Over the years and armed with the intrinsic philosophy of promoting constructive societies and the ideology of self- determination, Akwa Ibom ethnic groups have collectively metamorphosed into a fraternally beneficial society,  that operates at many levels; within the state, nationally and globally. These societies started as Ibibio State Union formed in 1928, even before Akwa Ibom was created. Akwa Ibom indigenes have also excelled in various leadership and developmental engagements globally to the pride of the State.

Generally, these benefit society, promote the ideal of service as the basis of enterprise, and encourage high ethical standards in business and the professions, good citizenship, good government.

Ethnic Stability

Further on this, with heavy "free borrowing" and modernisation of cultural elements through western influence, there has never been reported strife among the people and the common denominator of cultures and ethnicity remain intact. This is due to the fact that Akwa Ibom ethnic groups support pluralism, which generally makes for a combination of toleration and interdependence, as well as a tradition that expunges separatism and cultures that promote interdependence.

Ethnic stability of the Akwa Ibom people has made it possible for citizens of neighbouring states to voluntarily relocate and adopt its language and cultural practices and enjoy the serenity of the state. Ethnic strife is further made difficult as the various ethnic groups at one time or the other have been co-operators in education or infrastructure development and therefore are co-owners of these resources, according to government.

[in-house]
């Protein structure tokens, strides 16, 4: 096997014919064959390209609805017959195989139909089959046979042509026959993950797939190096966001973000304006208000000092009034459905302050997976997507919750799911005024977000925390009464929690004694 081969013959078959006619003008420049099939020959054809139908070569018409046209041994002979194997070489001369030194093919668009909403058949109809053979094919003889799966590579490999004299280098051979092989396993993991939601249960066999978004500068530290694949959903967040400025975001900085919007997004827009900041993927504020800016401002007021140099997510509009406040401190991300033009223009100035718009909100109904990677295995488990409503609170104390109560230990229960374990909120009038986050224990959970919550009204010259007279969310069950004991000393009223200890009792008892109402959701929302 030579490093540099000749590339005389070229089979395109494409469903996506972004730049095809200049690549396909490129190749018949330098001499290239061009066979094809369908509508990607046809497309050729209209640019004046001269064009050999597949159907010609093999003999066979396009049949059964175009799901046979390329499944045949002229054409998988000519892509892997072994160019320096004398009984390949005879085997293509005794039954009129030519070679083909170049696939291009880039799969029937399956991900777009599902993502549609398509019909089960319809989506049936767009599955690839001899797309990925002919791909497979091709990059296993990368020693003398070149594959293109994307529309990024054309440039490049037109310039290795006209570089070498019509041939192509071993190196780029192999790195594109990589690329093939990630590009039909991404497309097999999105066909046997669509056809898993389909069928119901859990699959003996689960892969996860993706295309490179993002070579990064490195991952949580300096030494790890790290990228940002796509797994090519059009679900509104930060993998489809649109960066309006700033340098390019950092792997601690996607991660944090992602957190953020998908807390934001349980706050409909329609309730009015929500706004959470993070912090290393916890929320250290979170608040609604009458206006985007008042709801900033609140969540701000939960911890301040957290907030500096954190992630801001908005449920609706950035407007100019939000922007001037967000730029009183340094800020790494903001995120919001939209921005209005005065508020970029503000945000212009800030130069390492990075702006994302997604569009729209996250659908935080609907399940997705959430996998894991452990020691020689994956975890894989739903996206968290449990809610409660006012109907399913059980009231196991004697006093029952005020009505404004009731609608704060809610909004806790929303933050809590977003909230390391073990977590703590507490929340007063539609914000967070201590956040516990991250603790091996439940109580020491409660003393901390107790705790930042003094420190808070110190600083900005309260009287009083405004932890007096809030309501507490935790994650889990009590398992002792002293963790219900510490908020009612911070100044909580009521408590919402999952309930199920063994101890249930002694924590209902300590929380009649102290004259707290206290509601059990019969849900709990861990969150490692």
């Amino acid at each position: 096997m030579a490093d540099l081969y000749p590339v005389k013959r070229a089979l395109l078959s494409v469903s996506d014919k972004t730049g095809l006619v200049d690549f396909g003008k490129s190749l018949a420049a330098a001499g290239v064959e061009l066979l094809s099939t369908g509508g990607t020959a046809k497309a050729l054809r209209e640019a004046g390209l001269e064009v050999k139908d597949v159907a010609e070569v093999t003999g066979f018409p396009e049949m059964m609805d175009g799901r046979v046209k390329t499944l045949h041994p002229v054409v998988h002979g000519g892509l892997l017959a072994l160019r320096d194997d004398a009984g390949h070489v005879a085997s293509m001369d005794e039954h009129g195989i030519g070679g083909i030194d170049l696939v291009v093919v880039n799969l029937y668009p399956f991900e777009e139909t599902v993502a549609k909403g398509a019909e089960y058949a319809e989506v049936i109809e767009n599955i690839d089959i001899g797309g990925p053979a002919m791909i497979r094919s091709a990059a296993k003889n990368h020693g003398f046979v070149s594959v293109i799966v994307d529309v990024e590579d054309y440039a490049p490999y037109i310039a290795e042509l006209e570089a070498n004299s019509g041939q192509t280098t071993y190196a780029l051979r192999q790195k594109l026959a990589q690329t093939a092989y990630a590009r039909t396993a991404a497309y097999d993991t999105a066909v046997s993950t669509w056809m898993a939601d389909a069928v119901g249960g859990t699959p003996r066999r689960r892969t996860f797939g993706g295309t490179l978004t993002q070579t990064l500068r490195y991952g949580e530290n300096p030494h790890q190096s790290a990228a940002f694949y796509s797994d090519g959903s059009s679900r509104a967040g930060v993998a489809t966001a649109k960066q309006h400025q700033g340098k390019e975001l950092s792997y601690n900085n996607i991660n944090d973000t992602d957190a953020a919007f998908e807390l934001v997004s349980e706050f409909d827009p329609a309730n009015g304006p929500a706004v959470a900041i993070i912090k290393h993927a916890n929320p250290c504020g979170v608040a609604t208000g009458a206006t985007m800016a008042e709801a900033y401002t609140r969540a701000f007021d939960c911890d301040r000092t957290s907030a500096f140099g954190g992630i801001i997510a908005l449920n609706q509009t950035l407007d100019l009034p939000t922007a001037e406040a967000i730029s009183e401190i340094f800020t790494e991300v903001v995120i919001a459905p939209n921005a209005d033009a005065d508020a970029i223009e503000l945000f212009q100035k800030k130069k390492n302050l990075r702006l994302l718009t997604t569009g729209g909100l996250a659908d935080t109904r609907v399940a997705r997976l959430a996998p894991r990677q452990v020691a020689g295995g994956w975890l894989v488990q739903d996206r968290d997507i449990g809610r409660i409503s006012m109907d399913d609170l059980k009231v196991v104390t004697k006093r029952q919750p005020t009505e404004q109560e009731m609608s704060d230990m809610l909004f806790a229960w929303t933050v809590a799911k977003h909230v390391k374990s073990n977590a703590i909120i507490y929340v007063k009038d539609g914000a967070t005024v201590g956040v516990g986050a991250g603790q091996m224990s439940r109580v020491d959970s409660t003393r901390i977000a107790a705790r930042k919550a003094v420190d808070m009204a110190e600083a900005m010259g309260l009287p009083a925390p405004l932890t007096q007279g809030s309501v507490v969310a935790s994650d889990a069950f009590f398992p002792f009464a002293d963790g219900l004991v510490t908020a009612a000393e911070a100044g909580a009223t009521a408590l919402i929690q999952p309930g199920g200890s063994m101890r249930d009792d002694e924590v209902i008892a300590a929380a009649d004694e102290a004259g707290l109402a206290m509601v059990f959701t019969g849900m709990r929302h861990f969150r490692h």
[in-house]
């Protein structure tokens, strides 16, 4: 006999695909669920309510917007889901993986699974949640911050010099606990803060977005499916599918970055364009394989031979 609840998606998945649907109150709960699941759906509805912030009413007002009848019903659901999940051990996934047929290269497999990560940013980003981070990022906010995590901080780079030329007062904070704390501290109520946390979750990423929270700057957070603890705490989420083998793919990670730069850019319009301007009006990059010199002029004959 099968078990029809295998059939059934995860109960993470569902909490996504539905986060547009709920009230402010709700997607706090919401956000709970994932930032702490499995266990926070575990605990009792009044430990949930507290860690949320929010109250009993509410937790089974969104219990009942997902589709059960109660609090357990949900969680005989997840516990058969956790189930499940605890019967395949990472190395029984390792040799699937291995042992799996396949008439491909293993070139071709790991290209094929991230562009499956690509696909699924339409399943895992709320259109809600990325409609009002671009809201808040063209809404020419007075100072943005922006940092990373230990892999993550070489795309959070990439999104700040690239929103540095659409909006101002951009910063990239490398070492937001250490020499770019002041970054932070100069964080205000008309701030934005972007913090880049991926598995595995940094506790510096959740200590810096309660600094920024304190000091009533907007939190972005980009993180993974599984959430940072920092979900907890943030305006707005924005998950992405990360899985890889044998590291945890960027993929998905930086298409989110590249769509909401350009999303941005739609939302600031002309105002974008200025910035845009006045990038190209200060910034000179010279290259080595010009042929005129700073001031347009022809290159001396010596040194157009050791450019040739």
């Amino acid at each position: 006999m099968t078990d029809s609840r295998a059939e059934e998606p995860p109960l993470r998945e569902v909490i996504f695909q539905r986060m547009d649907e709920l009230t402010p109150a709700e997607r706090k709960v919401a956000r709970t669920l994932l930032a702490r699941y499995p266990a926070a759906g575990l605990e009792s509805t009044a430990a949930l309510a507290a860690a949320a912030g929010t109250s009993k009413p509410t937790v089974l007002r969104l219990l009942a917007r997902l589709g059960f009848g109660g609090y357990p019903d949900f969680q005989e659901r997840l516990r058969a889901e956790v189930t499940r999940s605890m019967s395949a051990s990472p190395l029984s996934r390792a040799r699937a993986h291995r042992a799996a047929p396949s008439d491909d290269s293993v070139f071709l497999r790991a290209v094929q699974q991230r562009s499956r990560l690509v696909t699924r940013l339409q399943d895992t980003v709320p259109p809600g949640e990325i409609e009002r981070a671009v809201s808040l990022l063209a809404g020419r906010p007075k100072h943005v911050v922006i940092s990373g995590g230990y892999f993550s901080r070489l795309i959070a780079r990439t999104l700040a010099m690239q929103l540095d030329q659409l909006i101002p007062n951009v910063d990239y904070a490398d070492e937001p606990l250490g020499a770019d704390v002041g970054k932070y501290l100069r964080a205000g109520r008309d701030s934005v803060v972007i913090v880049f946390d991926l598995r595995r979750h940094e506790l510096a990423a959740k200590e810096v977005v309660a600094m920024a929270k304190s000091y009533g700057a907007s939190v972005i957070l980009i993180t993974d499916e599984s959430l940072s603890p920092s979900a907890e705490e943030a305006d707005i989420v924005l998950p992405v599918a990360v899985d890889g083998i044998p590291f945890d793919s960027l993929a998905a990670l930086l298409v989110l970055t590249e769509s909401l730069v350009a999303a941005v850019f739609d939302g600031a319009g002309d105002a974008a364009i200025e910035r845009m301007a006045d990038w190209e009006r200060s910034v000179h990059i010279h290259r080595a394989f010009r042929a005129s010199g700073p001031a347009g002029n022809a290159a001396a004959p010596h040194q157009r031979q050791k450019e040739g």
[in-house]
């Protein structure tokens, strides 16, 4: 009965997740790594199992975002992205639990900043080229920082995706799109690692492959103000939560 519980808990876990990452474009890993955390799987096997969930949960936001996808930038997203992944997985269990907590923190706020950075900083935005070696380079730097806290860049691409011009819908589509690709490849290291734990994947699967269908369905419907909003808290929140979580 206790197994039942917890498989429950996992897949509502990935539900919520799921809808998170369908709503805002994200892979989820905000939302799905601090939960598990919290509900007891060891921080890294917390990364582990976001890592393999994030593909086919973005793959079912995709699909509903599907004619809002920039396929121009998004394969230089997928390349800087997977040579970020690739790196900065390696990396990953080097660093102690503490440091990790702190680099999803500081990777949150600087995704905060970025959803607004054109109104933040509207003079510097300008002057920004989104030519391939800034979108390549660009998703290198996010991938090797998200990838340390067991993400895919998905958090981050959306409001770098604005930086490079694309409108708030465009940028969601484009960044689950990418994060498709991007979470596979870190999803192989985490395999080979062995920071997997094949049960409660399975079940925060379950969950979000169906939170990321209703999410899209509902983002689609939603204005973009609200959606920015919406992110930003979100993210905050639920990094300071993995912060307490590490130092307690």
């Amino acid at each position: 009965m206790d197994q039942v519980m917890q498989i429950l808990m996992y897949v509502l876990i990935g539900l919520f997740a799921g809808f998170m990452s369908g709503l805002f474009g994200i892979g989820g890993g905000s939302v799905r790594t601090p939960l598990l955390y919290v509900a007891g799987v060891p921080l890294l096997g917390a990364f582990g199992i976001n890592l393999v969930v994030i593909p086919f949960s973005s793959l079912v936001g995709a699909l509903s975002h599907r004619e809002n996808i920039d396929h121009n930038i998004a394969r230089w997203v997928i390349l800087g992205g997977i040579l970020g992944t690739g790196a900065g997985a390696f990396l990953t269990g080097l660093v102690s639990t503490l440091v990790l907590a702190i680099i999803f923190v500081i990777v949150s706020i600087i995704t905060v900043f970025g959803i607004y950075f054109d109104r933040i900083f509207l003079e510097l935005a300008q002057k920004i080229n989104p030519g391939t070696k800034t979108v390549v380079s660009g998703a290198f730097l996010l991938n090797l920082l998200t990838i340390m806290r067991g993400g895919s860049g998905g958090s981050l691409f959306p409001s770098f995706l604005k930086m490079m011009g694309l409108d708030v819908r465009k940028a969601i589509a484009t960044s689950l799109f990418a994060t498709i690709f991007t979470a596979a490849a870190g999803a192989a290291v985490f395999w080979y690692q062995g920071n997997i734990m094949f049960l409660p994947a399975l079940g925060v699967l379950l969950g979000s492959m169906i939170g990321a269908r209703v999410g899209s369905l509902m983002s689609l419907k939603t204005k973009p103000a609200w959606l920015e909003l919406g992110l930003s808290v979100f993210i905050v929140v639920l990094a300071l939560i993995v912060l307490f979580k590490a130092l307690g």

The people of Akwa Ibom State are blessed with language similarities. Even with minor dialectical differences, there are still some common denominators in all languages spoken.

Akwa Ibom language is expressive of feelings. The people of the hinterland speak Ibibio or Annang and they generally understand themselves, while those in the coastal areas speak Oron, Ibeno, and Ekit. The people, being moulded by a shared vision and a common ancestry, share so much in common for collective good. At functions, local languages are freely spoken and such gatherings are cheered with shouts of "Akwa Ibom Isongo" by anyone having an opportunity to address the people, meaning people of Akwa Ibom State is strong. This awakens the spirit of oneness among the people. However, cultural modernisation has promoted English as the official language spoken in government circles and in public functions. There are 20 Languages spoken as first languages in Akwa Ibom State. The major languages are Annang, Ibibio and Oro. The other languages are minority languages. It goes thus:



Ikot Ekpene, Essien-Udim, Abak, Ukanafun, and Oruk-Anam LGA's


Mbo and Oron LGA's




Uquo Ibeno and Eket LGA's




Uquo Ibeno LGA


Itu, Uyo, Etinan, Ikot Abasi, Ikono, Ekpe-Atai, Uruan, Onna, Nsit-Ubium, and Mkpat Enin LGA's.


Uquo-Ibeno LGA


Itu and Ikono LGA's








Ikot Abasi LGA


Oron LGA

Itu Mbon Uzo

Ikono and Itu LGAs